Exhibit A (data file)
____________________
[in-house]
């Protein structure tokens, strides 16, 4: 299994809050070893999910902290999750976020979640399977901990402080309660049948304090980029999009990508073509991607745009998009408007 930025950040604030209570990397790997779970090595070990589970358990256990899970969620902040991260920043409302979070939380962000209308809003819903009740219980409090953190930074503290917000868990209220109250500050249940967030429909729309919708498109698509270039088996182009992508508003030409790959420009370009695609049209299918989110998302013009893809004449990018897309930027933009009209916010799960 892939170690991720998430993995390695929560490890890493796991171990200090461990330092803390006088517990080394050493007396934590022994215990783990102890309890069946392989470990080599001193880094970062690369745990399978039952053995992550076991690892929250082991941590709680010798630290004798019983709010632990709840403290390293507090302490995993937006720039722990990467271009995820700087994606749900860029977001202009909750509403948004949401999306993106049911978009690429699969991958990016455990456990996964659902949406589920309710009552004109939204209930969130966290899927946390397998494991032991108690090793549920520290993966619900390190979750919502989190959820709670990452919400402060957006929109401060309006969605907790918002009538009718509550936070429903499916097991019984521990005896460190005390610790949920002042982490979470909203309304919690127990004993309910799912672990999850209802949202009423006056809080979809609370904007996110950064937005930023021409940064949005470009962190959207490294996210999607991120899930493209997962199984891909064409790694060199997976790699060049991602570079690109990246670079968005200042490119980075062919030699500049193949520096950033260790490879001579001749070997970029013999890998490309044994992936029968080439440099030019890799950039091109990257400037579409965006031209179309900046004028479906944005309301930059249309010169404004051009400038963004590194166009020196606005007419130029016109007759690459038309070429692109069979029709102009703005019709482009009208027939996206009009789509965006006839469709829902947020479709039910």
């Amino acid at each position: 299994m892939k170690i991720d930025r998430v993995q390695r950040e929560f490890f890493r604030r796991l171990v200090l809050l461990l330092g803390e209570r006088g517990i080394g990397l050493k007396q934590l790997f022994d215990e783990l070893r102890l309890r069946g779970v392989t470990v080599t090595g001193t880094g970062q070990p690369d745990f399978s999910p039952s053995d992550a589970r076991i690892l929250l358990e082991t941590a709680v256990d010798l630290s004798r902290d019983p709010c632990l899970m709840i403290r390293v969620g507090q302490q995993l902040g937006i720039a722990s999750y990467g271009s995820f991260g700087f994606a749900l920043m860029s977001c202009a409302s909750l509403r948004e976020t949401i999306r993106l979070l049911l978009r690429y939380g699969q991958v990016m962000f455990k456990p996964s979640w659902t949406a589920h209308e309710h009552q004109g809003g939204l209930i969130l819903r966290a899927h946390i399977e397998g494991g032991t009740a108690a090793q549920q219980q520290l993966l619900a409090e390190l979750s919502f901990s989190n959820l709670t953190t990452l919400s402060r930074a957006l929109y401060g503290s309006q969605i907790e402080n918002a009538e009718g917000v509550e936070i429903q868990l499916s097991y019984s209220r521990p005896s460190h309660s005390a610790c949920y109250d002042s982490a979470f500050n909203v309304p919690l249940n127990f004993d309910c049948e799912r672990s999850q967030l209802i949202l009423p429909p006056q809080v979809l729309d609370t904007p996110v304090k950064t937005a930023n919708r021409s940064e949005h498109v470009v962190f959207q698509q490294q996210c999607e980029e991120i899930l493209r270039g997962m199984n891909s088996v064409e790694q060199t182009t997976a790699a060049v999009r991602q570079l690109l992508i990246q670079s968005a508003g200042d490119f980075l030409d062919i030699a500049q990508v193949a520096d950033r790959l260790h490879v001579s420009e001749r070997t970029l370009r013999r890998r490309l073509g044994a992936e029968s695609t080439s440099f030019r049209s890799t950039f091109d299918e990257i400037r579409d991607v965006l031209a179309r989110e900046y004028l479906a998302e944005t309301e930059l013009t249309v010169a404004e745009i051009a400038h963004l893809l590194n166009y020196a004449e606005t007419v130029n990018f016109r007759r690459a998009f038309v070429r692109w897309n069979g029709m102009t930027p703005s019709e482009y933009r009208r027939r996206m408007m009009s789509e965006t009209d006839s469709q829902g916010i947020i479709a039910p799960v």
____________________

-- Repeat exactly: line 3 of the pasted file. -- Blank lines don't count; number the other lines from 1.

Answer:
């Amino acid at each position: 299994m892939k170690i991720d930025r998430v993995q390695r950040e929560f490890f890493r604030r796991l171990v200090l809050l461990l330092g803390e209570r006088g517990i080394g990397l050493k007396q934590l790997f022994d215990e783990l070893r102890l309890r069946g779970v392989t470990v080599t090595g001193t880094g970062q070990p690369d745990f399978s999910p039952s053995d992550a589970r076991i690892l929250l358990e082991t941590a709680v256990d010798l630290s004798r902290d019983p709010c632990l899970m709840i403290r390293v969620g507090q302490q995993l902040g937006i720039a722990s999750y990467g271009s995820f991260g700087f994606a749900l920043m860029s977001c202009a409302s909750l509403r948004e976020t949401i999306r993106l979070l049911l978009r690429y939380g699969q991958v990016m962000f455990k456990p996964s979640w659902t949406a589920h209308e309710h009552q004109g809003g939204l209930i969130l819903r966290a899927h946390i399977e397998g494991g032991t009740a108690a090793q549920q219980q520290l993966l619900a409090e390190l979750s919502f901990s989190n959820l709670t953190t990452l919400s402060r930074a957006l929109y401060g503290s309006q969605i907790e402080n918002a009538e009718g917000v509550e936070i429903q868990l499916s097991y019984s209220r521990p005896s460190h309660s005390a610790c949920y109250d002042s982490a979470f500050n909203v309304p919690l249940n127990f004993d309910c049948e799912r672990s999850q967030l209802i949202l009423p429909p006056q809080v979809l729309d609370t904007p996110v304090k950064t937005a930023n919708r021409s940064e949005h498109v470009v962190f959207q698509q490294q996210c999607e980029e991120i899930l493209r270039g997962m199984n891909s088996v064409e790694q060199t182009t997976a790699a060049v999009r991602q570079l690109l992508i990246q670079s968005a508003g200042d490119f980075l030409d062919i030699a500049q990508v193949a520096d950033r790959l260790h490879v001579s420009e001749r070997t970029l370009r013999r890998r490309l073509g044994a992936e029968s695609t080439s440099f030019r049209s890799t950039f091109d299918e990257i400037r579409d991607v965006l031209a179309r989110e900046y004028l479906a998302e944005t309301e930059l013009t249309v010169a404004e745009i051009a400038h963004l893809l590194n166009y020196a004449e606005t007419v130029n990018f016109r007759r690459a998009f038309v070429r692109w897309n069979g029709m102009t930027p703005s019709e482009y933009r009208r027939r996206m408007m009009s789509e965006t009209d006839s469709q829902g916010i947020i479709a039910p799960v």